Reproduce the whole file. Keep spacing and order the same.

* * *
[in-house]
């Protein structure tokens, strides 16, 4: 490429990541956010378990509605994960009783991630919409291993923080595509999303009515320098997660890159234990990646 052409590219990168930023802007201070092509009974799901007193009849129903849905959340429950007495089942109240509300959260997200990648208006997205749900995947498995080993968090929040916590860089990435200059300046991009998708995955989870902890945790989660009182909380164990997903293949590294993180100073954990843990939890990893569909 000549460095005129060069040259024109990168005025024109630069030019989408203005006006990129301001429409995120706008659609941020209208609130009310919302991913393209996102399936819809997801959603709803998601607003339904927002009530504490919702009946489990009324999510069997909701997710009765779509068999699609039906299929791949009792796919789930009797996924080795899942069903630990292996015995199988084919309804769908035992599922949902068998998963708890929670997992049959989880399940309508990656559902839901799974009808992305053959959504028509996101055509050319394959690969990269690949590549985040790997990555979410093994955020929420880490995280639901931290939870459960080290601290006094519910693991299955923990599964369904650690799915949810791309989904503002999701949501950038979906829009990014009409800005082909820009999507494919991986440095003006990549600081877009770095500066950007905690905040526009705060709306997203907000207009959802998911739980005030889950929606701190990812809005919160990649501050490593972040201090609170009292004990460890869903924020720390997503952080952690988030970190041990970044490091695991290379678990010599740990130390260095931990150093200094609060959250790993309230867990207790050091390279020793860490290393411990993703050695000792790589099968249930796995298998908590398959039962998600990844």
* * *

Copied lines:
[in-house]
């Protein structure tokens, strides 16, 4: 490429990541956010378990509605994960009783991630919409291993923080595509999303009515320098997660890159234990990646 052409590219990168930023802007201070092509009974799901007193009849129903849905959340429950007495089942109240509300959260997200990648208006997205749900995947498995080993968090929040916590860089990435200059300046991009998708995955989870902890945790989660009182909380164990997903293949590294993180100073954990843990939890990893569909 000549460095005129060069040259024109990168005025024109630069030019989408203005006006990129301001429409995120706008659609941020209208609130009310919302991913393209996102399936819809997801959603709803998601607003339904927002009530504490919702009946489990009324999510069997909701997710009765779509068999699609039906299929791949009792796919789930009797996924080795899942069903630990292996015995199988084919309804769908035992599922949902068998998963708890929670997992049959989880399940309508990656559902839901799974009808992305053959959504028509996101055509050319394959690969990269690949590549985040790997990555979410093994955020929420880490995280639901931290939870459960080290601290006094519910693991299955923990599964369904650690799915949810791309989904503002999701949501950038979906829009990014009409800005082909820009999507494919991986440095003006990549600081877009770095500066950007905690905040526009705060709306997203907000207009959802998911739980005030889950929606701190990812809005919160990649501050490593972040201090609170009292004990460890869903924020720390997503952080952690988030970190041990970044490091695991290379678990010599740990130390260095931990150093200094609060959250790993309230867990207790050091390279020793860490290393411990993703050695000792790589099968249930796995298998908590398959039962998600990844």